The cost of an MPI policy varies, like any other insurance policy, according to the lender's rates. However, there are also a few other factors that dictate how much the policy will cost:
Sometimes, other big life changes can occur that may make it difficult for you to continue making timely mortgage payments. That's why it's important to be as prepared as possible—to offer your family protection, and to ensure you're able to continue living in your home. The following outlines a couple of additional mortgage insurance products.
If you're diagnosed with a critical illness, this policy pays out the outstanding balance on your mortgage, whether you can work or not. While conditions vary, usually Ontario residents between 18 and 55 can apply for critical illness mortgage insurance. Often, seniors will be denied this kind of coverage based on age. Should a covered critical illness occur while you have this policy, it covers your mortgage payments and frees up that money for other health-related uses. For instance, it could be used for private nursing care, physical therapy, medical care, home modifications and child care services.
This policy helps make specific debt payments on your behalf in the event you suddenly lose your job. Job loss insurance can help make mortgage payments, personal loan payments and credit card payments for a limited period of time. The policy may also have limits on how much monthly debt will be covered while you're unemployed.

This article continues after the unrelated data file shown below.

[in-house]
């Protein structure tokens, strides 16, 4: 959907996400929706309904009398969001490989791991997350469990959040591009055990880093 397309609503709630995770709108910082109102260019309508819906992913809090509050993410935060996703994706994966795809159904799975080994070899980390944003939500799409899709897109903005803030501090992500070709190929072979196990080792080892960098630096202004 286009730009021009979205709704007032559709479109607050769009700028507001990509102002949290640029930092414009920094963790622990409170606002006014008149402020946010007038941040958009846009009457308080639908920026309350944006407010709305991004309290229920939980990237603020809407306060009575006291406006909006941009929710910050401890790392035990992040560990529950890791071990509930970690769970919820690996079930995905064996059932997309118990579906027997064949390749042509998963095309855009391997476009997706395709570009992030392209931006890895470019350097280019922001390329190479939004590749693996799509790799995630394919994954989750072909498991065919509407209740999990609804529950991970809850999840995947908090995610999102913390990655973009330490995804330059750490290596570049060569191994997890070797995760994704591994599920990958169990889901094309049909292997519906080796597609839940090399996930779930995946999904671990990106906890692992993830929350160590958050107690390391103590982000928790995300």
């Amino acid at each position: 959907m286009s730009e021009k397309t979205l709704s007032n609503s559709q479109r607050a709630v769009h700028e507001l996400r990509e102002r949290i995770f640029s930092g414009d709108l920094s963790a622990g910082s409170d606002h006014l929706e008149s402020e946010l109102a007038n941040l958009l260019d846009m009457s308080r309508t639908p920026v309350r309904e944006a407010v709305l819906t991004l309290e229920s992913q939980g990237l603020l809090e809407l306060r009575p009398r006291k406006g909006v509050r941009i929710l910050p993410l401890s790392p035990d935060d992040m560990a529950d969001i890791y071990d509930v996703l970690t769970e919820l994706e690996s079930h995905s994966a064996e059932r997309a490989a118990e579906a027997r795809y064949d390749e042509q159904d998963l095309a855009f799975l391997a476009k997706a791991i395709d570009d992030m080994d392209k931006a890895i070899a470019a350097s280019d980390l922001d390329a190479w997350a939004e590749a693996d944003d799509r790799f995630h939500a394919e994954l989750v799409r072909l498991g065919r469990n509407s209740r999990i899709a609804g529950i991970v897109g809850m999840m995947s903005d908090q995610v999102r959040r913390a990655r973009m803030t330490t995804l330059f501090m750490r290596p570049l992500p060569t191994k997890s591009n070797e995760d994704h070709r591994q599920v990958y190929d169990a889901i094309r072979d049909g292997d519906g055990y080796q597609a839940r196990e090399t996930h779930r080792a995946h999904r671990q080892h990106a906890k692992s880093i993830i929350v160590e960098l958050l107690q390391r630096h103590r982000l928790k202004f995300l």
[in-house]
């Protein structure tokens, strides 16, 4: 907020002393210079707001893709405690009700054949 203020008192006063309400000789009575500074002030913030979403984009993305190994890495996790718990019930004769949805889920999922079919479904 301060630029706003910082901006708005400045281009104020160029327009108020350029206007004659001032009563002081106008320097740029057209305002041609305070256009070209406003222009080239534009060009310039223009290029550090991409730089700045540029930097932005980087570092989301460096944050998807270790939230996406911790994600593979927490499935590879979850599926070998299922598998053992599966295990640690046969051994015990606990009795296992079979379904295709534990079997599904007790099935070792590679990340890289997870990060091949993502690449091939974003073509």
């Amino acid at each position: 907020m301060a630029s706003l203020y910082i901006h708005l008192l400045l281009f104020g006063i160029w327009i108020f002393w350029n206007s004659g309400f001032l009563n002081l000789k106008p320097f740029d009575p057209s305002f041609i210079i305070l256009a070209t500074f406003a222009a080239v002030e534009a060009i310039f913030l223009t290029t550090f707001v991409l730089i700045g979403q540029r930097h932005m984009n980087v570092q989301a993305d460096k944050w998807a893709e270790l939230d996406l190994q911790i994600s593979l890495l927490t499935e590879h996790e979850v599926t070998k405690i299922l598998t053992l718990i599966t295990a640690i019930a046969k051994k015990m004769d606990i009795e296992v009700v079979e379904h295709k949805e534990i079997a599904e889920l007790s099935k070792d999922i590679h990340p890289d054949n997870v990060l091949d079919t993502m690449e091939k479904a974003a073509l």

This policy covers your ongoing mortgage payments for a specific period of time in the event you become disabled due to illness or injury. Mortgage disability insurance kicks in when said illness or injury prevents you from working normally. The policy generally takes about 60 days to begin, and it lasts as long as you're unable to work or until a designated maximum time period is reached. This time period will be outlined in your policy, but usually it's around 24 months. Sometimes, mortgage disability insurance is sold as part of a bundle, which includes mortgage protection insurance, job loss insurance and/or critical illness insurance.
Whether you opt for mortgage protection insurance or a standard life insurance policy is a big decision. Not only do you want to feel like you've adequately explored all your options, but that you're making the right choice that provides the best coverage for your needs.
What’s also a big decision is choosing the right home insurance. If you’ve just moved into a new home and haven’t taken this important step, call one of our dedicated Morison Insurance brokers today. We can help you find a home insurance policy that’s right for you. Our brokers are highly knowledgeable about a wide range of home insurance products and are able to offer you expert advice without pressuring you to make a decision either way. We'll also shop around on your behalf to find the absolute best policy for you.
To learn more today, or to inquire about a quote, we invite you to give us a call at 1-800-463-8074. You can also reach us online for more information.
This content is written by our Morison Insurance team. All information posted is merely for educational and informational purposes. It is not intended as a substitute for professional advice. Should you decide to act upon any information in this article, you do so at your own risk. While the information on this website has been verified to the best of our abilities, we cannot guarantee that there are no mistakes or errors.